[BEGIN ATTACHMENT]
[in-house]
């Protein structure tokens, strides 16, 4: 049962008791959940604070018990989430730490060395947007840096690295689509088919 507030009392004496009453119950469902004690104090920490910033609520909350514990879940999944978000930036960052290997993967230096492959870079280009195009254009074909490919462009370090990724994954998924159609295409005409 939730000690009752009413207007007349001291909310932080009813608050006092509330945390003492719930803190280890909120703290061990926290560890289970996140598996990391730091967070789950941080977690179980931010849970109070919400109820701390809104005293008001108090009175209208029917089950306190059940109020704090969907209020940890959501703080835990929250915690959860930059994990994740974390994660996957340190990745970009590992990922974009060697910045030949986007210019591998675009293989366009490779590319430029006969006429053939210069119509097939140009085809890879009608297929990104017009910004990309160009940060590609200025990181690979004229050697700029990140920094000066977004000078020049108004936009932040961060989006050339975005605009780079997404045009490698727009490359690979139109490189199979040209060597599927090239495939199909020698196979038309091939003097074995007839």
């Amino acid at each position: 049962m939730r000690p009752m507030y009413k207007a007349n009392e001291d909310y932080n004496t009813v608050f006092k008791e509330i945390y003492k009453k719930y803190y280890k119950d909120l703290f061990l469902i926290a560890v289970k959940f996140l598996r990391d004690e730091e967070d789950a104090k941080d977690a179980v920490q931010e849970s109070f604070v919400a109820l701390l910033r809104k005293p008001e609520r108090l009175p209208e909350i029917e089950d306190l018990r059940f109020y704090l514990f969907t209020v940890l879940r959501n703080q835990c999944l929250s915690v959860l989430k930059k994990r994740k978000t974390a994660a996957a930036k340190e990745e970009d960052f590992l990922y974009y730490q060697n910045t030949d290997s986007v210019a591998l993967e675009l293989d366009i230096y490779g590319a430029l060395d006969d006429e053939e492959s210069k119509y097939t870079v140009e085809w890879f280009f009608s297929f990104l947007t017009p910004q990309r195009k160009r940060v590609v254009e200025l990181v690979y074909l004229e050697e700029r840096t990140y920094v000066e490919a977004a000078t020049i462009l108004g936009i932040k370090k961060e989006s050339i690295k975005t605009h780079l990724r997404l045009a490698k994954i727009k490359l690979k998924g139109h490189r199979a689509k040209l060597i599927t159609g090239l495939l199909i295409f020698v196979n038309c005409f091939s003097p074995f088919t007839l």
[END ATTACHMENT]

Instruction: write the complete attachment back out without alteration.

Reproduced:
[in-house]
């Protein structure tokens, strides 16, 4: 049962008791959940604070018990989430730490060395947007840096690295689509088919 507030009392004496009453119950469902004690104090920490910033609520909350514990879940999944978000930036960052290997993967230096492959870079280009195009254009074909490919462009370090990724994954998924159609295409005409 939730000690009752009413207007007349001291909310932080009813608050006092509330945390003492719930803190280890909120703290061990926290560890289970996140598996990391730091967070789950941080977690179980931010849970109070919400109820701390809104005293008001108090009175209208029917089950306190059940109020704090969907209020940890959501703080835990929250915690959860930059994990994740974390994660996957340190990745970009590992990922974009060697910045030949986007210019591998675009293989366009490779590319430029006969006429053939210069119509097939140009085809890879009608297929990104017009910004990309160009940060590609200025990181690979004229050697700029990140920094000066977004000078020049108004936009932040961060989006050339975005605009780079997404045009490698727009490359690979139109490189199979040209060597599927090239495939199909020698196979038309091939003097074995007839």
């Amino acid at each position: 049962m939730r000690p009752m507030y009413k207007a007349n009392e001291d909310y932080n004496t009813v608050f006092k008791e509330i945390y003492k009453k719930y803190y280890k119950d909120l703290f061990l469902i926290a560890v289970k959940f996140l598996r990391d004690e730091e967070d789950a104090k941080d977690a179980v920490q931010e849970s109070f604070v919400a109820l701390l910033r809104k005293p008001e609520r108090l009175p209208e909350i029917e089950d306190l018990r059940f109020y704090l514990f969907t209020v940890l879940r959501n703080q835990c999944l929250s915690v959860l989430k930059k994990r994740k978000t974390a994660a996957a930036k340190e990745e970009d960052f590992l990922y974009y730490q060697n910045t030949d290997s986007v210019a591998l993967e675009l293989d366009i230096y490779g590319a430029l060395d006969d006429e053939e492959s210069k119509y097939t870079v140009e085809w890879f280009f009608s297929f990104l947007t017009p910004q990309r195009k160009r940060v590609v254009e200025l990181v690979y074909l004229e050697e700029r840096t990140y920094v000066e490919a977004a000078t020049i462009l108004g936009i932040k370090k961060e989006s050339i690295k975005t605009h780079l990724r997404l045009a490698k994954i727009k490359l690979k998924g139109h490189r199979a689509k040209l060597i599927t159609g090239l495939l199909i295409f020698v196979n038309c005409f091939s003097p074995f088919t007839l």